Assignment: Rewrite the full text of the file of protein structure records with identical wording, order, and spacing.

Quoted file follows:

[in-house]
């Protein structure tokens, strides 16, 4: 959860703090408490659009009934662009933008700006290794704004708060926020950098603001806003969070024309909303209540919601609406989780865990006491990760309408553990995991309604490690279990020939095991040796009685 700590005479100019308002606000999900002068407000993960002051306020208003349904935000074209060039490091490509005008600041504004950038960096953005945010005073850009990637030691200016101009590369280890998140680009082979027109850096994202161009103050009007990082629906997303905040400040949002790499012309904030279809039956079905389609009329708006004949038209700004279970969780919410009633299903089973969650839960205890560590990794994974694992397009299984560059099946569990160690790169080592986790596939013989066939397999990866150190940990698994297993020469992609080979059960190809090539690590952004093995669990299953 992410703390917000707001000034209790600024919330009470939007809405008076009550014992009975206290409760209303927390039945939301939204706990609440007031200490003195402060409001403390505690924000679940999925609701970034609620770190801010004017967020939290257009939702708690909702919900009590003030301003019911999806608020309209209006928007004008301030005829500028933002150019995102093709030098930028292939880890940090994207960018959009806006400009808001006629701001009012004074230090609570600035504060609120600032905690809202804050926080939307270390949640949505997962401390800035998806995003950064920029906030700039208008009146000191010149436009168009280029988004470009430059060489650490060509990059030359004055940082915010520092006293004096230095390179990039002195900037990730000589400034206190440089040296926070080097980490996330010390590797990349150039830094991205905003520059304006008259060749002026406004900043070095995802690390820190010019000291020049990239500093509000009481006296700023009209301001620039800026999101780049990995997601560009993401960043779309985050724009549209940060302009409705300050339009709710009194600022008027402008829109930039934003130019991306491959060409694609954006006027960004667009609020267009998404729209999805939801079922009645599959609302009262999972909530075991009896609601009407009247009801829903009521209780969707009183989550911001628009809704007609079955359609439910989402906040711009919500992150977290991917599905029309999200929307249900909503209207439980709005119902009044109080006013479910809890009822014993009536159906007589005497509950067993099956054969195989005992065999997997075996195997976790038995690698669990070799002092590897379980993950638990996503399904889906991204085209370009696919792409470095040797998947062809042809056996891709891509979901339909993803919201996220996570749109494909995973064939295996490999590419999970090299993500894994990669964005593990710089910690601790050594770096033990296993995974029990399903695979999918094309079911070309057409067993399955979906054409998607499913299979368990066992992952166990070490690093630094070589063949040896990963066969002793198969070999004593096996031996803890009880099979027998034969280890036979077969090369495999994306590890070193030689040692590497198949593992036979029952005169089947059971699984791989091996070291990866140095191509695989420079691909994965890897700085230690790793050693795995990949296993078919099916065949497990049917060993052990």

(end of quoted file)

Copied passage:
[in-house]
């Protein structure tokens, strides 16, 4: 959860703090408490659009009934662009933008700006290794704004708060926020950098603001806003969070024309909303209540919601609406989780865990006491990760309408553990995991309604490690279990020939095991040796009685 700590005479100019308002606000999900002068407000993960002051306020208003349904935000074209060039490091490509005008600041504004950038960096953005945010005073850009990637030691200016101009590369280890998140680009082979027109850096994202161009103050009007990082629906997303905040400040949002790499012309904030279809039956079905389609009329708006004949038209700004279970969780919410009633299903089973969650839960205890560590990794994974694992397009299984560059099946569990160690790169080592986790596939013989066939397999990866150190940990698994297993020469992609080979059960190809090539690590952004093995669990299953 992410703390917000707001000034209790600024919330009470939007809405008076009550014992009975206290409760209303927390039945939301939204706990609440007031200490003195402060409001403390505690924000679940999925609701970034609620770190801010004017967020939290257009939702708690909702919900009590003030301003019911999806608020309209209006928007004008301030005829500028933002150019995102093709030098930028292939880890940090994207960018959009806006400009808001006629701001009012004074230090609570600035504060609120600032905690809202804050926080939307270390949640949505997962401390800035998806995003950064920029906030700039208008009146000191010149436009168009280029988004470009430059060489650490060509990059030359004055940082915010520092006293004096230095390179990039002195900037990730000589400034206190440089040296926070080097980490996330010390590797990349150039830094991205905003520059304006008259060749002026406004900043070095995802690390820190010019000291020049990239500093509000009481006296700023009209301001620039800026999101780049990995997601560009993401960043779309985050724009549209940060302009409705300050339009709710009194600022008027402008829109930039934003130019991306491959060409694609954006006027960004667009609020267009998404729209999805939801079922009645599959609302009262999972909530075991009896609601009407009247009801829903009521209780969707009183989550911001628009809704007609079955359609439910989402906040711009919500992150977290991917599905029309999200929307249900909503209207439980709005119902009044109080006013479910809890009822014993009536159906007589005497509950067993099956054969195989005992065999997997075996195997976790038995690698669990070799002092590897379980993950638990996503399904889906991204085209370009696919792409470095040797998947062809042809056996891709891509979901339909993803919201996220996570749109494909995973064939295996490999590419999970090299993500894994990669964005593990710089910690601790050594770096033990296993995974029990399903695979999918094309079911070309057409067993399955979906054409998607499913299979368990066992992952166990070490690093630094070589063949040896990963066969002793198969070999004593096996031996803890009880099979027998034969280890036979077969090369495999994306590890070193030689040692590497198949593992036979029952005169089947059971699984791989091996070291990866140095191509695989420079691909994965890897700085230690790793050693795995990949296993078919099916065949497990049917060993052990």